next prev

Bartolomeo Cavarozzi

Viterbo, 1587 - Rome, 1625

Basket of fruits

20 1/16 x 26 3/8 in (51 x 67 cm)

CONTACT
+33 (0)1 40 22 61 71
  • PROVENANCE
  • LITERATURE
  • EXHIBITIONS
  • DESCRIPTION

Fig. 1

Fig. 2

Fig. 3

PROVENANCE


Private collection
 

LITERATURE


-Véronique Damian, in Sweerts, Tanzio, Magnasco et autres protagonistes du Seicento italien, Paris, Galerie Canesso, 2009, pp. 18-21;
-Franco Paliaga, in L’origine della natura morta in Italia. Caravaggio e il Maestro di Hartford, ed. by Anna Coliva and Davide Dotti, exh. cat., Rome, Galleria Borghese, 16 November 2016 – 19 February 2017, Milan, 2016, p. 201 fig. 32, pp. 246-247, no. 32.

 

EXHIBITIONS


L’origine della natura morta in Italia. Caravaggio e il Maestro di Hartford, Rome, Galleria Borghese, 16 November 2016 – 19 February 2017, no. 32.

DESCRIPTION


This sculptural, intensely-coloured Basket of Fruit has just been recognised by Gianni Papi as by Bartolomeo Cavarozzi, a painter he believes must be considered as the finest still life painter of the Caravaggesque movement. Already in 1996, in an article in the journal Paragone, the Italian scholar1 had hypothesised that the great painter from Viterbo had also painted still lifes without figures, some of which could be identified within the group ascribed to the anonymous Acquavella Master, to whom our composition had also been attributed prior to its exhibition at the Borghese Gallery in Rome (2017) – where it was displayed as by a Caravaggesque painter active in Rome during the first quarter of the seventeenth century – and before finally being accorded the authorship of Cavarozzi.
Until then, the painter was thought to be responsible for some still life scenes with figures, such as the ambitious Still Life with Violinist (Fig. 1; 82 x 126 cm, whereabouts unknown) and the privately-owned Still Life with two Putti (also known as the Sangalli Still Life; Fig. 2), which both contain beautiful fruit baskets with bunches of grapes draped across their edges, as in our composition.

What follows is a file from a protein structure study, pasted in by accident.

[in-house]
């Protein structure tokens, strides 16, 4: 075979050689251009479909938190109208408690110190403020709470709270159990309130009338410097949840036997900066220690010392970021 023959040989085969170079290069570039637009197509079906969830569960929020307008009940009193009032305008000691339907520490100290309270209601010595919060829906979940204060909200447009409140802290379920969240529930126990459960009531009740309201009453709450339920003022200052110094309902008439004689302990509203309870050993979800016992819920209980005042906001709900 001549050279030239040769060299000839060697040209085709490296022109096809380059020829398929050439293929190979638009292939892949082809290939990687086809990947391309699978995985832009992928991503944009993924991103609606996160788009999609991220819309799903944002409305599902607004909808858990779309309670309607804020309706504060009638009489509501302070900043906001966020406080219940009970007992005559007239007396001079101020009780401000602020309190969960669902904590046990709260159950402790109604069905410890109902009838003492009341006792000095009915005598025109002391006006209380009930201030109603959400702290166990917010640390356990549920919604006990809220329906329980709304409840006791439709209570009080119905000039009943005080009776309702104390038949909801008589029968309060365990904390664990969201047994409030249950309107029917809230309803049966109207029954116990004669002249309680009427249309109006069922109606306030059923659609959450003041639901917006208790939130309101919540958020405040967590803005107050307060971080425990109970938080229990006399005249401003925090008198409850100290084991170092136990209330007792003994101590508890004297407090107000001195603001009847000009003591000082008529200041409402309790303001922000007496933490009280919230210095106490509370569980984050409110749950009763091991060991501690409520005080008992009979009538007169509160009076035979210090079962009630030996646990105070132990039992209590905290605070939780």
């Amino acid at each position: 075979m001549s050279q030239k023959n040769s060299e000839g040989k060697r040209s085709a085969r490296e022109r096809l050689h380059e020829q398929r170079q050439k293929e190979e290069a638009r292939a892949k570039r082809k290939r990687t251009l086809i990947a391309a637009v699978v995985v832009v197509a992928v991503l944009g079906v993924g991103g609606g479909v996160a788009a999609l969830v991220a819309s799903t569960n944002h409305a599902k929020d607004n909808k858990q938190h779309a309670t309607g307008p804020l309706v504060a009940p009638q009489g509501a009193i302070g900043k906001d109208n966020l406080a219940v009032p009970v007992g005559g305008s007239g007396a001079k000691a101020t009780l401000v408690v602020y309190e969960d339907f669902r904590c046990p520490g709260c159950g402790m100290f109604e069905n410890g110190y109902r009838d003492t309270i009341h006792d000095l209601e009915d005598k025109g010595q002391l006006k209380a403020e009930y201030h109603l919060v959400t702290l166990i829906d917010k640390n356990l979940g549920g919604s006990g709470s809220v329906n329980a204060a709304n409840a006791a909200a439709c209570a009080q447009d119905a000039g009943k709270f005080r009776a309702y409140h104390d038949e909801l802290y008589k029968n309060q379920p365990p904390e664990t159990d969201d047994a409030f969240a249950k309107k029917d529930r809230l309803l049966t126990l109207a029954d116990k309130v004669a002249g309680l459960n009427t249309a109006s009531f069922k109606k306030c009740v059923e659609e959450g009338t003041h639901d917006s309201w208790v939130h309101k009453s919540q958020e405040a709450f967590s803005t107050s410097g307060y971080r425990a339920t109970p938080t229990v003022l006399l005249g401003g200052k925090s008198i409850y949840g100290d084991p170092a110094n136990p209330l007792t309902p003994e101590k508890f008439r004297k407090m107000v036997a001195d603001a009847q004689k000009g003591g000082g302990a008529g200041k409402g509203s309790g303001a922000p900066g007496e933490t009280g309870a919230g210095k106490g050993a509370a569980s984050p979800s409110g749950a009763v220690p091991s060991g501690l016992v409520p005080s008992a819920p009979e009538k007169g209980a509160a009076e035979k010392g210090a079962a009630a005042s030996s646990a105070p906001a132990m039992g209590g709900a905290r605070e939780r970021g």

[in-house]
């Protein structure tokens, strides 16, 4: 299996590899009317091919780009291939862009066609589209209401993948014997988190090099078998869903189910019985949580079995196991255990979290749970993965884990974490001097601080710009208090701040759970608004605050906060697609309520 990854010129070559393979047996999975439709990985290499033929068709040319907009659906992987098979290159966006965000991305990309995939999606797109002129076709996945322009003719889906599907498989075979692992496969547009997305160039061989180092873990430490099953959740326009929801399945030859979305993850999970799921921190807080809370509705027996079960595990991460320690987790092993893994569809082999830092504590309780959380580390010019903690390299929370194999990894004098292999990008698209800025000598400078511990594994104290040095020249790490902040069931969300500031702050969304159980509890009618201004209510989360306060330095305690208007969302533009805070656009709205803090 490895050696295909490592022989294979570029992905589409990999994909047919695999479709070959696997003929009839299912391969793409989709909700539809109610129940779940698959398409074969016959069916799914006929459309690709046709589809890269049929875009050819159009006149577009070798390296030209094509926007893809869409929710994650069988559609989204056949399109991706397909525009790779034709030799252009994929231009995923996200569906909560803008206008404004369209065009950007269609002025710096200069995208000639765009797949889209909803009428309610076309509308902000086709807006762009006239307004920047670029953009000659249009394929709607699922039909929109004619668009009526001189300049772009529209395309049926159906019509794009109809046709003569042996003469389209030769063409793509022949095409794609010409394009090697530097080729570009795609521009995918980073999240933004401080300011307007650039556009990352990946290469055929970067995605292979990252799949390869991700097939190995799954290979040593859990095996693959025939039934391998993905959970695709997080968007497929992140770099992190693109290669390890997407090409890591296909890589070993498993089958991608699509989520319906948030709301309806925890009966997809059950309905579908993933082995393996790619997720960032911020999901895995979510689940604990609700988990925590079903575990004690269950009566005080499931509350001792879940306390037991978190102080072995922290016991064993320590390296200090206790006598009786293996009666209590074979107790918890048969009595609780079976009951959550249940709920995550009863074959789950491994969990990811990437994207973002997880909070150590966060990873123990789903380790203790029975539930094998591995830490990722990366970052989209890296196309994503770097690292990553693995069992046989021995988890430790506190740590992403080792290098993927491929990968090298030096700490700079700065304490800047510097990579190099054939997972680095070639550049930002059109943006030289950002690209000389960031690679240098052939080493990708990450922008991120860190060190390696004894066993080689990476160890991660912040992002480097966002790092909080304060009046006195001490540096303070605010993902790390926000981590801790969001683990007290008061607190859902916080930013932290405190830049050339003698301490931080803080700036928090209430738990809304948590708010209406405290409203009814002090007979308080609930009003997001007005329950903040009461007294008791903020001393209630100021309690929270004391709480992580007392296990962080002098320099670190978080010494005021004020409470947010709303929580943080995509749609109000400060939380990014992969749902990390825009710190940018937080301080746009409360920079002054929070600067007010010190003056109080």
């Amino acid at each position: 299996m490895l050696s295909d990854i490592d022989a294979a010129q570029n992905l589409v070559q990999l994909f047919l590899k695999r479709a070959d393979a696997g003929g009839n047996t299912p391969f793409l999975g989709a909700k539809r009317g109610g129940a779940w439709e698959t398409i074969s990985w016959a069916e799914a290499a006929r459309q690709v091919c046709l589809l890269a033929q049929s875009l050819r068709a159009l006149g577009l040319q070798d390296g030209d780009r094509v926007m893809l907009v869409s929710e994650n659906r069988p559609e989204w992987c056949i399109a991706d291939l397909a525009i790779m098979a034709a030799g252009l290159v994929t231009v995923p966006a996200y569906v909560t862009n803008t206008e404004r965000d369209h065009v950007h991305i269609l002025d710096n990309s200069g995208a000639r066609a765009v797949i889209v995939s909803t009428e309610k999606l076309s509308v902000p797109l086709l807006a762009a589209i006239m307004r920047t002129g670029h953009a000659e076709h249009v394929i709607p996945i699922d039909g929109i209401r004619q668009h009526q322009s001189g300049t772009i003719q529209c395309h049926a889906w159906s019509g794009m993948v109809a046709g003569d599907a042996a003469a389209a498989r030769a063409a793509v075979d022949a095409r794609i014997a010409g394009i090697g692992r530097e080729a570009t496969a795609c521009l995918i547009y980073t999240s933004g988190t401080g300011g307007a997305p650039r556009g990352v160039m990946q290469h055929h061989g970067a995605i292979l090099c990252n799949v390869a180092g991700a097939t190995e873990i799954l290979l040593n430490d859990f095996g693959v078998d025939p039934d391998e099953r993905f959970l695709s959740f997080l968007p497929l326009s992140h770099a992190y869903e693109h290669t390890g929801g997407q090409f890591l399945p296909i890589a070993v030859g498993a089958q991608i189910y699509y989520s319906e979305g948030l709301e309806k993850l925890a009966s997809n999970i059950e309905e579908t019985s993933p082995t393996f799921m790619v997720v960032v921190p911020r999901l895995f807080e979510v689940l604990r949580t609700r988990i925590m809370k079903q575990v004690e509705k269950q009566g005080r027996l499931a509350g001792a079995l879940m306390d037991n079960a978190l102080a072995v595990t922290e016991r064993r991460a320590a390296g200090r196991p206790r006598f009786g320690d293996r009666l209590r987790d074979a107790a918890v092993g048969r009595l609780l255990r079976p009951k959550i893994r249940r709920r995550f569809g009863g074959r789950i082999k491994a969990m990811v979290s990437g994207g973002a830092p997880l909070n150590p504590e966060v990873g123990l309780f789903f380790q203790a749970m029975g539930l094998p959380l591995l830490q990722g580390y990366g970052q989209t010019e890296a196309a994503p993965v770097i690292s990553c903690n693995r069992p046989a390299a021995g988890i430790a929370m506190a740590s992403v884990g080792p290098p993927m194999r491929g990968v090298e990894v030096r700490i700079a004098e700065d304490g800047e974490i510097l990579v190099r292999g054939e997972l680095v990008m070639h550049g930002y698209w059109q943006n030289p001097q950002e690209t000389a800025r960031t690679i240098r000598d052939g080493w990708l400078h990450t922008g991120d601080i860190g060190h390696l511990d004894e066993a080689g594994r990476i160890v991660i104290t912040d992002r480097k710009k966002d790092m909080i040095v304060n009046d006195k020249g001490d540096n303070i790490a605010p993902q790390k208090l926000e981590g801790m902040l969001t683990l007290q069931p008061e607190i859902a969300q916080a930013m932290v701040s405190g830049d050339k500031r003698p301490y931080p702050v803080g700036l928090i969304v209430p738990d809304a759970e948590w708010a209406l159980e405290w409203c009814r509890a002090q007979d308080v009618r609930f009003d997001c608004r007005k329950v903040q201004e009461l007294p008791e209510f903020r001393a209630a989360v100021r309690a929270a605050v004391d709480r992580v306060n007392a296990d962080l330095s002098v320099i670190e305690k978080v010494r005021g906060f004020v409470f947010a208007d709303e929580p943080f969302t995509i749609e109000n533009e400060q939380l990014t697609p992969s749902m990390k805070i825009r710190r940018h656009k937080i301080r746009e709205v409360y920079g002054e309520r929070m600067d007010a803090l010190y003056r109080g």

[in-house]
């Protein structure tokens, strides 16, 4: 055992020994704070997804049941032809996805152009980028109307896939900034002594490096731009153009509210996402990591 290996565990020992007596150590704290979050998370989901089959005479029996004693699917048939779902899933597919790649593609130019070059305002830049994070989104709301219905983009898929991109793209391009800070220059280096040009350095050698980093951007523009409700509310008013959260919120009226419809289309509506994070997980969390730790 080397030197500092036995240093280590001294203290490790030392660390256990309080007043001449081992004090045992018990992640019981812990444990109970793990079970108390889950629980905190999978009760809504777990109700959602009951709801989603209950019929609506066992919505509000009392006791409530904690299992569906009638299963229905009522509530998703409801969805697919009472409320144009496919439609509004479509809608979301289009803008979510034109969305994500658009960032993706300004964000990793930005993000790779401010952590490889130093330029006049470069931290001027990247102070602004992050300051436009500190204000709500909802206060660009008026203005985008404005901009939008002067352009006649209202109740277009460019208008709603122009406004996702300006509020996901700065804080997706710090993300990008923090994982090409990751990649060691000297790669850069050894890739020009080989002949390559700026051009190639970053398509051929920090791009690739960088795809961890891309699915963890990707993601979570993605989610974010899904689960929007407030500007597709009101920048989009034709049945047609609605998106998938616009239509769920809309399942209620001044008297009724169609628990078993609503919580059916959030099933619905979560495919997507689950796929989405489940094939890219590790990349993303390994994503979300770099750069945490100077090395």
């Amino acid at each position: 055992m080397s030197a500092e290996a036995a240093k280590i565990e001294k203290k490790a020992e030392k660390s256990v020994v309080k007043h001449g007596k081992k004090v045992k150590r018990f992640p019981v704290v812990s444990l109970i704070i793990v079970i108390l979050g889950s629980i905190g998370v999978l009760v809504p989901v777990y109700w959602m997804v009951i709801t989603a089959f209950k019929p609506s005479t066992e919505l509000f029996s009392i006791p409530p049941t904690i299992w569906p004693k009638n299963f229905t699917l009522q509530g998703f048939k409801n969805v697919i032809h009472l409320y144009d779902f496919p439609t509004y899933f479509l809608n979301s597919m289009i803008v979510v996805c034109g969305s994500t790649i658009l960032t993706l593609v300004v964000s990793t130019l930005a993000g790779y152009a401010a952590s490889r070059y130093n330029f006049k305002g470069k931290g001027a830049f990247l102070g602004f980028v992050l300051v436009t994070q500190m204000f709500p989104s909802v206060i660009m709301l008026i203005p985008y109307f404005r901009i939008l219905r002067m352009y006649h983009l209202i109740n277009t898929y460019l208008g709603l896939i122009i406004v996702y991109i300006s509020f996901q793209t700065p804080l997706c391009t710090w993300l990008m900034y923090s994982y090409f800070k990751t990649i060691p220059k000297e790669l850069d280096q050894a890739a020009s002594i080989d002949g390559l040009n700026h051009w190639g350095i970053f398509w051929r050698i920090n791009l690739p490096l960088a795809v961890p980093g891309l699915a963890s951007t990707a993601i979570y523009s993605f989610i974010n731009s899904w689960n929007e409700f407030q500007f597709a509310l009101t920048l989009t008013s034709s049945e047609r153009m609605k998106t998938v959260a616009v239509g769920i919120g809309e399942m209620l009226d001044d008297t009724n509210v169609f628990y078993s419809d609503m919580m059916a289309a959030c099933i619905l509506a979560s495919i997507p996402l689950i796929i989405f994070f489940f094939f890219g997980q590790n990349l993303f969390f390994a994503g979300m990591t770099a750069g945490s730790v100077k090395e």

During the 1610s and 1620s Cavarozzi developed the stimuli already present in the work of Caravaggio (1571-1610), especially as we see here with the motif of the basket, a reference to the prototype by the great Lombard master in the Pinacoteca Ambrosiana in Milan. But that is where the resemblance ends, since our subject is described in close-up, with almost no space around it, against a uniform and relatively dark background. Dragonflies flutter around on both sides of the picture, and insects have settled on the fruit, showing the painter’s decision not to exclude realistic details that give more life to the picture while at the same time inviting us to ponder on the memento mori.
The artist shows off various kinds of grapes on the outer side of the basket, moving from black to white ones, as if to accentuate the effect of proximity to the beholder enabled by this tight-knit framing. Just as in Cavarozzi’s Supper at Emmaus (Los Angeles, The Getty Museum), vine tendrils spring from behind the basket of grapes set in the immediate foreground, balanced on the very edge of the table. The sumptuous presentation of items of fruit on three levels, with apples and a pomegranate on the top of this unlikely stacking, is entirely typical of the artist.


The relatively recent appearance of an archival document of 2 March 1613, proving that Bartolomeo Cavarozzi was active as a painter of independent still lifes, provides us with a chronological parameter in this specific area.2 While it would still be premature to put forward a precise dating for such works by Cavarozzi, Gianni Papi regards them as from late in the artist’s career, in the 1620s, a period in which he also places the fine Still Life recently exhibited by Colnaghi (Tefaf 2017; Fig. 3).


Notes:

1- Gianni Papi, “Riflessioni sul percorso caravaggesco di Bartolomeo Cavarozzi”, Paragone, 5-7 (551-553-555), 1996, pp. 85-96; idem, in “Pittori caravaggeschi e nature morte”, Paragone, 65-66 (671-673), 2006, pp. 59-71; idem, “Il primo ‘Lamento di Aminta’ e altri approfondimenti su Bartolomeo Cavarozzi”, Paragone, 77 (695), 2008, pp. 39-51.
Among those who agreed in identifying Cavarozzi as the Master of the Acquavella Still Life are Mina Gregori, in La natura morta italiana, exh. cat., Munich, Kunsthalle der Hypo-Kulturstiftung, 6 December 2002 – 23 February 2003, pp. 32-35; eadem, “Due partenze in Lombardia per la natura morta”, in Natura morta italiana tra Cinquecento e Settecento, ed. by M. Gregori, exh. cat. (Florence, Palazzo Strozzi, 26 June – 12 October 2003), pp. 36-40; and Daniele Sanguineti, in Bartolomeo Cavarozzi. ‘Sacre Famiglie’ a confronto, exh. cat. (Turin, Pinacoteca dell’Accademia Albertina, 6 October 2005 – 26 February 2006), Milan, 2005, pp. 18-19.

2-Patrizia Cavazzini, “Fiori, frutti e animali nel mercato artistico romano di primo Seicento”, in Roma al tempo di Caravaggio 1600-1630. Saggi, ed. by Rossella Vodret, Milan, 2012, pp. 438-439 (with earlier literature).